Semi-Daily Journal Archive

The Blogspot archive of the weblog of J. Bradford DeLong, Professor of Economics and Chair of the PEIS major at U.C. Berkeley, a Research Associate of the National Bureau of Economic Research, and former Deputy Assistant Secretary of the U.S. Treasury.

Monday, November 13, 2006

Vietnam Today: America's Grand Strategy at Work

Our "soft power" at work:

Vietnam: The South Has Finally Won - Newsweek: International Editions - Hanoi's communists won the Vietnam War, but southern-born reformers are leading an economic boom as the country opens up to the world: By Michael Hastings and George Wehrfritz: Grainy black-and-white photos show thin men riding bicycles along streets devoid of cars. A prominent chart tracks paltry monthly rice allotments to every category of Vietnamese, even communist cadres. Assorted ration cards and food stamps fill a display case... the painful decade after North Vietnam's communist armies toppled the U.S.-backed government in Saigon in 1975. An introductory message describes the period as one of "inappropriate socioeconomic management." That's an understatement: from 1975 to 1986, Vietnam's rulers oversaw a disastrous experiment in Stalinist collectivization, herded thousands of Southern capitalists into labor camps and unleashed an exodus of boat people across the region. The human suffering was immense.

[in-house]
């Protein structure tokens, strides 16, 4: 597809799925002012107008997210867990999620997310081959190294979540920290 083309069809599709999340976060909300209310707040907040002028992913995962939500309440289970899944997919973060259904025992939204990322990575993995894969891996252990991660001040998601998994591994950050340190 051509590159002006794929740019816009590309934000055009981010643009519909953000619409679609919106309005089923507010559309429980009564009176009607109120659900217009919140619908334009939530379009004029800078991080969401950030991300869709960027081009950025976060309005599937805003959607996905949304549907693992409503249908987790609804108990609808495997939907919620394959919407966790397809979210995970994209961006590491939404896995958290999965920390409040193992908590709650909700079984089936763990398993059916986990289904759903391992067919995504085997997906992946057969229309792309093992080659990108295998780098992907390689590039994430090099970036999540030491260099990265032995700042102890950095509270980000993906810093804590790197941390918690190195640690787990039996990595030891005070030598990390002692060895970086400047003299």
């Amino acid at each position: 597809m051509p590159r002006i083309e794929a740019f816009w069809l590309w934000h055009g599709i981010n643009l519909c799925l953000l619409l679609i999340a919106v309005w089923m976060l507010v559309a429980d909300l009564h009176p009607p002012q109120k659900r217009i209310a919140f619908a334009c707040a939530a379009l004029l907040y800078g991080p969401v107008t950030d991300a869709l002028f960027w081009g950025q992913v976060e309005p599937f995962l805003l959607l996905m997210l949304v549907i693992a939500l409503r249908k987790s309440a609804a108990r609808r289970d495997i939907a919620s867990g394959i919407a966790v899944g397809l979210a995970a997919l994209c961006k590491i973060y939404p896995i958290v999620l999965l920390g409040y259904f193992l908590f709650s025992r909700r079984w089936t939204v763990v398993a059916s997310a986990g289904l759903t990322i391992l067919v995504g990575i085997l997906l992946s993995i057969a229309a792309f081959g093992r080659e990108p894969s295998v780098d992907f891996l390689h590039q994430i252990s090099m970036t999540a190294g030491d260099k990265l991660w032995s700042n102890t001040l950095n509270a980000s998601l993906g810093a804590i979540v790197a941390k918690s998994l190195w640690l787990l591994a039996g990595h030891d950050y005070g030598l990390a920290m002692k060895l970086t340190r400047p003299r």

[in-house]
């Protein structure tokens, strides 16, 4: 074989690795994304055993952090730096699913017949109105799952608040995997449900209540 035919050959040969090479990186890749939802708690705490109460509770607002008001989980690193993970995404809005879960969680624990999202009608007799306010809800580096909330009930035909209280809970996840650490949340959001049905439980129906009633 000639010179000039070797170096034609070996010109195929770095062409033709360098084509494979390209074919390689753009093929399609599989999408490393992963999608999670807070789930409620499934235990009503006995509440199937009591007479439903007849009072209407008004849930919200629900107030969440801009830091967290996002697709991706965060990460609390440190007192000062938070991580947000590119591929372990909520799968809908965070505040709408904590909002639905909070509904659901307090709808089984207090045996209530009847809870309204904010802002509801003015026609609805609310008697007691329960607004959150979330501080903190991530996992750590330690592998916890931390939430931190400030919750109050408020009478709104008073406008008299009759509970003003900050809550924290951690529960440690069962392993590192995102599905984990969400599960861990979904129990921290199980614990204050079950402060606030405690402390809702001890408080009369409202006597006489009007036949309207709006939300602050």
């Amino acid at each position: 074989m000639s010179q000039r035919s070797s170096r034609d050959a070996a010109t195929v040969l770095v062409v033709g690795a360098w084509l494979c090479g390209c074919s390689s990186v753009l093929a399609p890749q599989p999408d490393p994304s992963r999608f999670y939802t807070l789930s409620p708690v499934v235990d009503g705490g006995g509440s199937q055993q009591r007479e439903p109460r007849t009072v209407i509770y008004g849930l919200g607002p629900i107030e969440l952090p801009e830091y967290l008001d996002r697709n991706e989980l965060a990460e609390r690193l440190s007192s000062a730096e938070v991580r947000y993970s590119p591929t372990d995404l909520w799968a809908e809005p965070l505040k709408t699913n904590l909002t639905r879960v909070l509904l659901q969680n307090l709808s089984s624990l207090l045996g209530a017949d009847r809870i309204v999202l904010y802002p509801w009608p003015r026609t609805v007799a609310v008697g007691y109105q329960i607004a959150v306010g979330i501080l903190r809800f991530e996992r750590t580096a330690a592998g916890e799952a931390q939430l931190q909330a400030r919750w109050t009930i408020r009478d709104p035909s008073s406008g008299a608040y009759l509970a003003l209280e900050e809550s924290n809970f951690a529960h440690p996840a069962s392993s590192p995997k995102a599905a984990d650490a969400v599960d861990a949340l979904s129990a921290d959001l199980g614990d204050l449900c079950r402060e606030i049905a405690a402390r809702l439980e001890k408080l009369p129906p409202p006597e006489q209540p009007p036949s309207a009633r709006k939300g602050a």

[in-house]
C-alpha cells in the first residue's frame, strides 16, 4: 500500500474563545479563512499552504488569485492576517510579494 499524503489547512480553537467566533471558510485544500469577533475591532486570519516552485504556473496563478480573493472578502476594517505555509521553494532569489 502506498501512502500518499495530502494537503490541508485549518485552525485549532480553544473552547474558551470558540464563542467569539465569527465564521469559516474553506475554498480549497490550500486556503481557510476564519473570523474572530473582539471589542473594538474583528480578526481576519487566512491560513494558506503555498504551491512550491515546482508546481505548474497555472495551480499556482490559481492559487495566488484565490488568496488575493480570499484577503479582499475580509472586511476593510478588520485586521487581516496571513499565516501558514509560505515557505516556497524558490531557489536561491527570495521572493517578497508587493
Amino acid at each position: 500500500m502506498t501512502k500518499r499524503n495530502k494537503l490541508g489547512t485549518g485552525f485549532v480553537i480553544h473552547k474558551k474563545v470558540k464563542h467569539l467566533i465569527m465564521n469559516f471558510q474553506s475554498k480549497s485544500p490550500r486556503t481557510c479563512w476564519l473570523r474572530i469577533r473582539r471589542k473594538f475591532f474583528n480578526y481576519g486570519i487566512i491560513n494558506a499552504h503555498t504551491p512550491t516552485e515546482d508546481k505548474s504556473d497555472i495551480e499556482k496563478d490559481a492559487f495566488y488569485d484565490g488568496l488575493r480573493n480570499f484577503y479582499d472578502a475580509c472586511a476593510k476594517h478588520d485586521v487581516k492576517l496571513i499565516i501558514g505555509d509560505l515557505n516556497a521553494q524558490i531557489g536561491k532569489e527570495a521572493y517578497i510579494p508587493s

The government calls the show "Hanoi Life Under the Subsidy Economy, 1975-1986." But a sexier title would be "How the South Won the War." The Vietnamese capital portrayed in the exhibit bears scant resemblance to the bustling present for one simple reason: Hanoi is now playing by Saigon's rules. Economic reforms pushed by Southern entrepreneurs have fueled an economy that's grown nearly as fast as China's over the last decade. Manufacturing jobs are plentiful, and the national poverty rate has plummeted from 57 percent in 1993 to about 18 percent today....

Hanoi credits the turnaround to policies known simply as doi moi, or "renovations," launched with great fanfare in 1986. In fact, local leaders in Saigon, now known as Ho Chi Minh City, began testing the new approach years earlier by tapping an ethnic-Chinese business class that Hanoi viewed as ideologically suspect. Those officials later rose to national prominence, even as local entrepreneurs helped build a globally competitive, export-led economy funded mainly by foreign investment. Foremost among the forward-thinking southern leaders was Vo Van Kiet, who became deputy premier in 1986 and helped launch doi moi. He served as prime minister in the 1990s. "The official history of Vietnam's reforms doesn't include this first chapter," says Pham Chanh Duong, a key businessman from that era. "We gave [Hanoi] a practical example for the reforms they enacted in 1986, but nobody dares talk about that."

The conquered South led the economic charge in part because it had experience with colonial markets and benefited from America's wartime infrastructure of roads, highways, airbases and ports. Over the past decade, though, the North-South divide has narrowed. Hanoi has improved its own roads, rails and ports to such an extent that light manufacturing now flourishes there and in nearby Haiphong. And the importance of opening the economy, once pushed by southerners, has become accepted wisdom in the capital. "There are a lot of stereotypes about the North and South having different points of views," says Minh Vu, a senior economic adviser to Prime Minister Dung, noting that the regional divide no longer plays a great role in shaping policy.


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